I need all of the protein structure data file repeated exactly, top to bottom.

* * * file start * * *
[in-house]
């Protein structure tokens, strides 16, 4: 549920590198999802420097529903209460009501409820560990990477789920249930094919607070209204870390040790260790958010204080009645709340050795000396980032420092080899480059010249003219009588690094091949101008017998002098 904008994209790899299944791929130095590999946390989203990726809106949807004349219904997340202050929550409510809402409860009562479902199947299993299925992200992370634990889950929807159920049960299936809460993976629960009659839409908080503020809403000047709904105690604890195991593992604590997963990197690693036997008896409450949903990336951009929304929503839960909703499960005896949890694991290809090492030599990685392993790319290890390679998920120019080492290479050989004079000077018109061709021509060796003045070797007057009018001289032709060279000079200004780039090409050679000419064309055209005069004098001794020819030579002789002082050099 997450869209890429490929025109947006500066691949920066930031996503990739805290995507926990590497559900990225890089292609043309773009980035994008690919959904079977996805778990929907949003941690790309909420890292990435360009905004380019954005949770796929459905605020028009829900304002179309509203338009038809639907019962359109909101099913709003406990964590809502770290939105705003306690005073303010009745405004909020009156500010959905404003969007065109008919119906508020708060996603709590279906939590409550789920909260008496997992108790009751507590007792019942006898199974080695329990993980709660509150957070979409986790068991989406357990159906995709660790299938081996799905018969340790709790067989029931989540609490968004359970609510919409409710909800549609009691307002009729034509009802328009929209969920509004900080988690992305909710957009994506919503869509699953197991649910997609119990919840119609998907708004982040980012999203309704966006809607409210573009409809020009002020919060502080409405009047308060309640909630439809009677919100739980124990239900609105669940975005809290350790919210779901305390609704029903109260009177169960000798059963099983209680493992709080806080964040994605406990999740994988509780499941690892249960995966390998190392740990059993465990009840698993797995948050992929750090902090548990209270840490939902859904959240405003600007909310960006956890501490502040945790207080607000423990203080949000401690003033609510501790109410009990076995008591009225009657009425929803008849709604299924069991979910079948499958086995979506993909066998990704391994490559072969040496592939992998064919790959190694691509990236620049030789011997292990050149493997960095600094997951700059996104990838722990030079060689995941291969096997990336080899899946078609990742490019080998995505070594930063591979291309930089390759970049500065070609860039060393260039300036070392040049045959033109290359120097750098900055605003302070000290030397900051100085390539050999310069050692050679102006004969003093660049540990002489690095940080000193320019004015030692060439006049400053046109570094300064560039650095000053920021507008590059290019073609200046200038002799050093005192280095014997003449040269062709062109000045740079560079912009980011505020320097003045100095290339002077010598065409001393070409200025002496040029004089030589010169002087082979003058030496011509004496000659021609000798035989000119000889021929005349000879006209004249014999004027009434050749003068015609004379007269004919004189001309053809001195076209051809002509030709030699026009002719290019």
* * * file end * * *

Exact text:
[in-house]
């Protein structure tokens, strides 16, 4: 549920590198999802420097529903209460009501409820560990990477789920249930094919607070209204870390040790260790958010204080009645709340050795000396980032420092080899480059010249003219009588690094091949101008017998002098 904008994209790899299944791929130095590999946390989203990726809106949807004349219904997340202050929550409510809402409860009562479902199947299993299925992200992370634990889950929807159920049960299936809460993976629960009659839409908080503020809403000047709904105690604890195991593992604590997963990197690693036997008896409450949903990336951009929304929503839960909703499960005896949890694991290809090492030599990685392993790319290890390679998920120019080492290479050989004079000077018109061709021509060796003045070797007057009018001289032709060279000079200004780039090409050679000419064309055209005069004098001794020819030579002789002082050099 997450869209890429490929025109947006500066691949920066930031996503990739805290995507926990590497559900990225890089292609043309773009980035994008690919959904079977996805778990929907949003941690790309909420890292990435360009905004380019954005949770796929459905605020028009829900304002179309509203338009038809639907019962359109909101099913709003406990964590809502770290939105705003306690005073303010009745405004909020009156500010959905404003969007065109008919119906508020708060996603709590279906939590409550789920909260008496997992108790009751507590007792019942006898199974080695329990993980709660509150957070979409986790068991989406357990159906995709660790299938081996799905018969340790709790067989029931989540609490968004359970609510919409409710909800549609009691307002009729034509009802328009929209969920509004900080988690992305909710957009994506919503869509699953197991649910997609119990919840119609998907708004982040980012999203309704966006809607409210573009409809020009002020919060502080409405009047308060309640909630439809009677919100739980124990239900609105669940975005809290350790919210779901305390609704029903109260009177169960000798059963099983209680493992709080806080964040994605406990999740994988509780499941690892249960995966390998190392740990059993465990009840698993797995948050992929750090902090548990209270840490939902859904959240405003600007909310960006956890501490502040945790207080607000423990203080949000401690003033609510501790109410009990076995008591009225009657009425929803008849709604299924069991979910079948499958086995979506993909066998990704391994490559072969040496592939992998064919790959190694691509990236620049030789011997292990050149493997960095600094997951700059996104990838722990030079060689995941291969096997990336080899899946078609990742490019080998995505070594930063591979291309930089390759970049500065070609860039060393260039300036070392040049045959033109290359120097750098900055605003302070000290030397900051100085390539050999310069050692050679102006004969003093660049540990002489690095940080000193320019004015030692060439006049400053046109570094300064560039650095000053920021507008590059290019073609200046200038002799050093005192280095014997003449040269062709062109000045740079560079912009980011505020320097003045100095290339002077010598065409001393070409200025002496040029004089030589010169002087082979003058030496011509004496000659021609000798035989000119000889021929005349000879006209004249014999004027009434050749003068015609004379007269004919004189001309053809001195076209051809002509030709030699026009002719290019």